Windsor·Pinto on Food

Feast on Persian kebabs, stews and rice at Windsor's Alborz Restaurant

The former Snack Bar-B-Q space on Chatham Street is now a Persian restaurant.

Restaurant opened in the former Snack Bar-B-Q space on Chatham Street

Jonathan Pinto learns about the Persian food served at Windsor's Alborz Restaurant. He spoke with Reza Alirezaee and his mother, Sahereh Nezhad Hossien — and shared the feast with CBC videographer Vincent Robinet. 1:55

I love Persian food.

It was first introduced to me by my friend and CBC reporter Anis Heydari. When he was here in Windsor, we were always on the hunt for the food he grew up with.

Sadly, we never found anything on this side of the border — and the couple of places in Metro Detroit were a bit of a drive. So my education in Persian food ended up being through eating whatever he would cook.

It was a good way to learn.

What is Persian food?

While it's hard to generalize any national cuisine, Persian cuisine is focused on nuts, saffron, mint, pomegranate, eggplant and earthy herbs, with wonderfully fluffy rice and hearty stews. Sour and fruity flavours play a big role, too — two elements that are right up my alley.

And you can't talk about the cuisine without mentioning kebabs. Some say that Persians actually invented them in the first place.

Alas, Anis now lives in Calgary, and my skills at Persian cooking are limited, to say the least. So when I noticed a place advertising Persian food pop up in the former Snack Bar-B-Q space on Chatham Street East, I got really excited.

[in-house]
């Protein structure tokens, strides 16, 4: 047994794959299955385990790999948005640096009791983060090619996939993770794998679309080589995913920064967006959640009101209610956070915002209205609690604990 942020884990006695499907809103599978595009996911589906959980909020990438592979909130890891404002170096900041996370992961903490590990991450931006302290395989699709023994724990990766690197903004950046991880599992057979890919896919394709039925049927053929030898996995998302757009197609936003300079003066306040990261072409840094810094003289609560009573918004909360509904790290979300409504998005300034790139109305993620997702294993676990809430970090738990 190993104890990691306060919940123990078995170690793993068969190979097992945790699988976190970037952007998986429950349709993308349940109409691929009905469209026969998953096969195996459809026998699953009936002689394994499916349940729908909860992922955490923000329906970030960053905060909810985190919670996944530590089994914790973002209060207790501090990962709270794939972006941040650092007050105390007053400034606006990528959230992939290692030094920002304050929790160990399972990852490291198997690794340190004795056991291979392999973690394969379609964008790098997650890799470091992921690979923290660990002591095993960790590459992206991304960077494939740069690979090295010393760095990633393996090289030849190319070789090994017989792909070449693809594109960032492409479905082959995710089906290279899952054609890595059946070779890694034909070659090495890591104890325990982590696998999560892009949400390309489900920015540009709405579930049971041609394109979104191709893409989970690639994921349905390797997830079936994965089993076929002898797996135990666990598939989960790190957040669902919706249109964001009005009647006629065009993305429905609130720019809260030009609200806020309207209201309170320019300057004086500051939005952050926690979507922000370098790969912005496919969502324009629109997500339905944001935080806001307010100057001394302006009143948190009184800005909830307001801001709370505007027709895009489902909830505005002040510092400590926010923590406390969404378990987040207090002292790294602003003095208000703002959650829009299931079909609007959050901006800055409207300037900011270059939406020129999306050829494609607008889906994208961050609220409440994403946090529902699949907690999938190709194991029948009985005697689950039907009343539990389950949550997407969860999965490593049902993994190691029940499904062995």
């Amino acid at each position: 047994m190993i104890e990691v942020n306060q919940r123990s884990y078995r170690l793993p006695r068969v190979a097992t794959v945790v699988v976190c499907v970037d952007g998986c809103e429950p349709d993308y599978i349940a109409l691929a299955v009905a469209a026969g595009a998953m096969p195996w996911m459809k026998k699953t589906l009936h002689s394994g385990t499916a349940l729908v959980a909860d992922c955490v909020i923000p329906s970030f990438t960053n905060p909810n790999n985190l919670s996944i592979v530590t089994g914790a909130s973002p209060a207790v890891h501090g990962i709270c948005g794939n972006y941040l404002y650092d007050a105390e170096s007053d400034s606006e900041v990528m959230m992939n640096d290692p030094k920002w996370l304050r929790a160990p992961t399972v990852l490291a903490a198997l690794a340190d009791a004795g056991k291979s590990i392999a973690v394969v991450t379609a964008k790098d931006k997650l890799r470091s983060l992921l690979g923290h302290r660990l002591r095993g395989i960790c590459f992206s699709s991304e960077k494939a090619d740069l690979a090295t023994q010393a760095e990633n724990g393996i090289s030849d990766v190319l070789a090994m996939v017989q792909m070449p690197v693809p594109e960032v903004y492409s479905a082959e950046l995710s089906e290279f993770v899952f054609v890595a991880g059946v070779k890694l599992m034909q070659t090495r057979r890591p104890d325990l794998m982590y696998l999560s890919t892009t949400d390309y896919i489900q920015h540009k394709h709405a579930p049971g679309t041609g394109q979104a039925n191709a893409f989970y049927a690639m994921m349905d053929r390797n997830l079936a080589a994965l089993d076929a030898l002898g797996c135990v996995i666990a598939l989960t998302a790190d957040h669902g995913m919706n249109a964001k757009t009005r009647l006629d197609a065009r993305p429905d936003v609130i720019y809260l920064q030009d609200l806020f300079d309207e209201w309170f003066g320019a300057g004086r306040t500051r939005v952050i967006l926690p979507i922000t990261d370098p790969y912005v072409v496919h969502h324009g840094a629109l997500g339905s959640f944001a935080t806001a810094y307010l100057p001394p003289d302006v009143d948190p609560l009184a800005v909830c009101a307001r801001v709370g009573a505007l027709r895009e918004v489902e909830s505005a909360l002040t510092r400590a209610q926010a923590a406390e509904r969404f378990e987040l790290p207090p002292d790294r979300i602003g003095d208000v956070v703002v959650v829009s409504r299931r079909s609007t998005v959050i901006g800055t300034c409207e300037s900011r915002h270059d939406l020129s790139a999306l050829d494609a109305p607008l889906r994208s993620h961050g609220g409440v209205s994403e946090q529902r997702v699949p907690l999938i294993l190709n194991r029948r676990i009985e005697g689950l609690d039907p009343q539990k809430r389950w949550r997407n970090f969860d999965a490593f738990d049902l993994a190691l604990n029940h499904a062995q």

Reza Alirezaee, centre, his mother, Sahereh Nezhad Hossien, right, and employee Afsaneh Baghery at Alborz. (Jonathan Pinto/CBC)

Alborz Restaurant opened in mid-January, the brainchild of Shahpour Alirezaee, an engineering professor at the University of Windsor and his wife Sahereh Nezhad Hossien, who is the restaurant chef. 

Their son, Reza Alirezaee, manages the restaurant, while also studying electrical engineering.

"My family moved to Canada about four or five years ago," Reza said. "Ever since, my dad always wanted to have a Persian restaurant, as we owned a couple of restaurants in Iran — and we still manage them [today]."

Tap the player below to hear my conversation on Afternoon Drive with Chris dela Torre.

Jonathan Pinto told us all about a new Persian restaurant in downtown Windsor. 6:26

Besides wanting to expand their restaurant empire, Reza explained they also wanted to create a bit of a community hub, explaining that before they opened up, many local Persians — his family included — would drive up to London and Toronto to dine.

"There are some restaurants in Michigan," he said. "But most of the Iranians in Windsor aren't citizens yet, and they're usually on work permit visas and student visas [and may not be able to cross into the United States.]"

Since opening in January, Alborz has been embraced by the city's Persians and non-Persians alike.

The restaurant is catering a big community Nowruz (Persian New Year) celebration, and has a number of reservations for the evening of March 21.

Alborz Restaurant is located at 39 Chatham St. E. in downtown Windsor.

A feast of some of the items on offer at Alborz, including (from front) ash reshteh, a thick, herbal soup with noodles and beans, torsh kebab, made from beef tenderloin with pomegranate molasses and ground walnut, joojeh kebab, made with marinated chicken, the iconic saffron-infused rice, koobideh kebab, made with ground beef and barg kebab, made with flat veal tenderloin. (Jonathan Pinto/CBC)

Jonathan Pinto is CBC Windsor's "food dude." Know of a place you think he'd enjoy? Have a craving for a food you haven't been able to track down? Send him an email: jonathan.pinto@cbc.ca — and be sure to follow his adventures on Instagram.

About the Author

Jonathan Pinto is a reporter/editor at CBC Windsor, primarily assigned to Afternoon Drive, CBC Radio's regional afternoon show for southwestern Ontario. Email jonathan.pinto@cbc.ca.

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